Singapore Airlines flight attendants
Vivek Prakash  /  Reuters
Singapore Airlines (SIA) flight attendants pose in this file photo. In one of the world's longest running advertising campaigns, Singapore Airlines' flight attendants are the focus of the Southeast Asian carrier's advertising. But the advertising firm that created the campaign and the slogan "Singapore Girl — You're a great way to fly", now faces the risk of losing the lucrative deal.
updated 1/23/2007 10:48:51 AM ET 2007-01-23T15:48:51

She is Asian, wears a figure-hugging uniform, smiles gently, and looks nowhere near her 35 years. Now the Singapore Girl, an airline industry icon, may be about to get a more contemporary look.

In one of the world's longest running advertising campaigns, Singapore Airlines' flight attendants have become instantly recognizable corporate symbols and are the focus of the Southeast Asian carrier's advertising.

But the advertising firm that created the campaign and the slogan "Singapore Girl — You're a great way to fly", now faces the risk of losing the lucrative deal.

This month, Singapore Air invited rivals of Batey Ads, which has held the contract since the airline was formed in 1972, to also submit bids and the outcome could change the Singapore Girl.

Despite her success, critics complain the Singapore Girl concept is sexist, outmoded and largely intended to serve male passengers' fantasies of desirable, subservient Oriental women.

The Straits Times once quoted a Qantas Airways chairman referring to the campaign as "massage parlor in the sky ads".

Richard Pinkham of the Centre for Asia Pacific Aviation in Singapore said that while the girl image may be outdated, much of the airline's cachet is a result of its cabin crew.

"It's possible that they will de-emphasize the name — it is a bit passe to refer to professional women as 'girls' — but maintain the flight attendant image as a central point of focus in their advertising. It certainly does capture attention more than a photo of a chair would."

Not sexist?
Recent adverts for Singapore Air feature the airline's ultra-modern aircraft, updated seats or in-flight food. But the perfectly groomed Singapore Girl still features prominently, gently covering a sleeping passenger or offering meals.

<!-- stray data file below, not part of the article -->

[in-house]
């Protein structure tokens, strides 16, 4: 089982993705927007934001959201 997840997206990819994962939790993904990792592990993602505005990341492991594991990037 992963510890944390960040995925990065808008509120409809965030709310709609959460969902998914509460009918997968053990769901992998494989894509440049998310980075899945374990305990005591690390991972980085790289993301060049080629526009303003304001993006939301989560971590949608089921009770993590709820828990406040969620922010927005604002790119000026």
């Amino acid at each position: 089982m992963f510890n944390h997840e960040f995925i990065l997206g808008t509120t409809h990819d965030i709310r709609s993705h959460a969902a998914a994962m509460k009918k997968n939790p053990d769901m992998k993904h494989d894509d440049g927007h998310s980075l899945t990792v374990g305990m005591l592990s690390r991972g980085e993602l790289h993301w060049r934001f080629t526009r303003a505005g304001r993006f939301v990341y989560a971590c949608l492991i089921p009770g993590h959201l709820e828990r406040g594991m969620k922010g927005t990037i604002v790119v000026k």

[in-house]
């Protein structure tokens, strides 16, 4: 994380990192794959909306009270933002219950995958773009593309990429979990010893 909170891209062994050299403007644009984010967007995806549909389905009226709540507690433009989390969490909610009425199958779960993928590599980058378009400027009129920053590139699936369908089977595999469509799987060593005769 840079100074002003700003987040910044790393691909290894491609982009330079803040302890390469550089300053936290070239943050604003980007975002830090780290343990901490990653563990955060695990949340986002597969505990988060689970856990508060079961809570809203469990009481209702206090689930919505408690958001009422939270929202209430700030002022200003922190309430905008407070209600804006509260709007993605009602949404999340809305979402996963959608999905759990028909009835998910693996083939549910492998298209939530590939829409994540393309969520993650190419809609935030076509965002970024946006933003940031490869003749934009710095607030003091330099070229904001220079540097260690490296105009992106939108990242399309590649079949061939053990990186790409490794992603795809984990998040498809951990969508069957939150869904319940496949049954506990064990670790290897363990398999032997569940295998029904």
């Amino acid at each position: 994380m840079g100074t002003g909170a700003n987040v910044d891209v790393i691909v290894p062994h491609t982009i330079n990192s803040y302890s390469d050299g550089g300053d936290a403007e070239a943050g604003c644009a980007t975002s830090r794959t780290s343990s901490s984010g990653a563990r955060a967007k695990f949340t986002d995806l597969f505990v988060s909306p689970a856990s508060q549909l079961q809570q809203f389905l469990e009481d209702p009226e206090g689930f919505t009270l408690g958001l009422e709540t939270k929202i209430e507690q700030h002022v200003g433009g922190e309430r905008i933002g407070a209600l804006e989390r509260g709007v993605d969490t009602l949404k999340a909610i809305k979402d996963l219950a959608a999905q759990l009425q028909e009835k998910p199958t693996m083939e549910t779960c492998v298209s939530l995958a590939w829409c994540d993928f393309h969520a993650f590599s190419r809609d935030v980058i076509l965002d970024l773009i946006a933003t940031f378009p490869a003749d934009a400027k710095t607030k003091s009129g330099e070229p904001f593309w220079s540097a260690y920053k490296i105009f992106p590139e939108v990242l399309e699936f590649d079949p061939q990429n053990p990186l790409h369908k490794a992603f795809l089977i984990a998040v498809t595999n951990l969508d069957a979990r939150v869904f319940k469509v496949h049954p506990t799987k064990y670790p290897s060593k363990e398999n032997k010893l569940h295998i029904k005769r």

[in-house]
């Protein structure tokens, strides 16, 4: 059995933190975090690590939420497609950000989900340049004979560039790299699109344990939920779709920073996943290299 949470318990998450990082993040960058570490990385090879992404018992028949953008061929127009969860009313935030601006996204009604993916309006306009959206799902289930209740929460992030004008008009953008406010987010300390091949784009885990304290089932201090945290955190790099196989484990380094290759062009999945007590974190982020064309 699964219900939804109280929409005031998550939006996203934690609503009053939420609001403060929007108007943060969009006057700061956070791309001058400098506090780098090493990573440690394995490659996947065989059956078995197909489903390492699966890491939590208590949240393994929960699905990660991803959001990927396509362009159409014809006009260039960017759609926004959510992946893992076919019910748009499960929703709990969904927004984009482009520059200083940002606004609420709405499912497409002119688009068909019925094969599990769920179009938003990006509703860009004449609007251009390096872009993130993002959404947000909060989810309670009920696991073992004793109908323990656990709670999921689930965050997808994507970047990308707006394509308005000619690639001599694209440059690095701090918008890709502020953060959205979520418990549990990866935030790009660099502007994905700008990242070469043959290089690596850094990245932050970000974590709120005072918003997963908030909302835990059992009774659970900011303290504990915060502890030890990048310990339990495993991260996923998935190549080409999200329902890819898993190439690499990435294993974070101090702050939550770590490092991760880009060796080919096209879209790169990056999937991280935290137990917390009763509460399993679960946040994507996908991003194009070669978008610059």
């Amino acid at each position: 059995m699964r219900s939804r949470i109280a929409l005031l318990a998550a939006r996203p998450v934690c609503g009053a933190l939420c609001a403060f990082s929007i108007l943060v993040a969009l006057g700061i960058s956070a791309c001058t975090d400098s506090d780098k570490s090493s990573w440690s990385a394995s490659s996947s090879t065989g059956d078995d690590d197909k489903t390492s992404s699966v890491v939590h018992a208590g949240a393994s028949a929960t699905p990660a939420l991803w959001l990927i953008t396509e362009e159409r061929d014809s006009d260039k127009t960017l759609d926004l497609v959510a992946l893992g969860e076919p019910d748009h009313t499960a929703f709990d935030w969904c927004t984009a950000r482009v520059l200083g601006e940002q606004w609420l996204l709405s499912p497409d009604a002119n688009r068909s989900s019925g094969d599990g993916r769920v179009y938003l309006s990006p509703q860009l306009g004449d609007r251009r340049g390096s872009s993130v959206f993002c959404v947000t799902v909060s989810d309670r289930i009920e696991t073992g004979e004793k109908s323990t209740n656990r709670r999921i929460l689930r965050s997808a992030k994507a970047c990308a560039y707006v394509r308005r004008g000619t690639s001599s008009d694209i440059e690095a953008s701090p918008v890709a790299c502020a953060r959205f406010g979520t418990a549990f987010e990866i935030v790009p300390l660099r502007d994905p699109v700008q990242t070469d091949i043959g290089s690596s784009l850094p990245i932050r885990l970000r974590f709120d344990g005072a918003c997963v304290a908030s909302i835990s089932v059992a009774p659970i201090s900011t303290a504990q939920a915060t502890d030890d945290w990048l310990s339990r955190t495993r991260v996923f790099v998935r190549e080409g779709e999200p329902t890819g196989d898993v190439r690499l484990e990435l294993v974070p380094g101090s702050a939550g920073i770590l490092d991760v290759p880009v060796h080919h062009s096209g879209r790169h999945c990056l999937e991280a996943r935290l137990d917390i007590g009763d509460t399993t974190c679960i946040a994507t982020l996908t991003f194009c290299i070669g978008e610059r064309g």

Former flight attendants reject the sexism charge and many take pride in a profession that lost much of its glamour since air travel became an everyday phenomenon.

An ex-Singapore Girl who asked to be identified only as Nancy said the airline should hold on to the campaign and not "put their crew into dull business suits".

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"When I put on the uniform, I represented Singapore, not just the airline. It made me so proud and we would get a lot of positive feedback," she said.

Nine out of ten of the female cabin crew are Singaporean or Malaysian, while the remainder are hired from China, India, Indonesia, Japan, Korea and Taiwan for language skills.

They follow strict rules, down to the way they wear long hair — never loose — and the color of nail varnish or lipstick.

Ironically, the Southeast Asian airline relied on white European men — advertising mastermind Ian Batey and French designer Pierre Balmain — to come up with the idea of the graceful Asian girl in a batik uniform, known as sarong kebaya.

The bidding for what is one of the most coveted advertising deals in the industry will be a tough race, particularly in the light of Singapore Air's known focus on costs.

Advertising industry experts do not expect her to be canned but merely refreshed.

"It's been incredibly successful and you don't just give up such a truly iconic symbol having spent 30 years to build it," one executive at a large international agency said.

A spokesman for the airline denied that the review of its ad agency could necessarily put an end to the Singapore Girl.

"There's no intention to change what is a recognized representation of our brand internationally. The custodian of our brand is us, the airline, not any ad agency."

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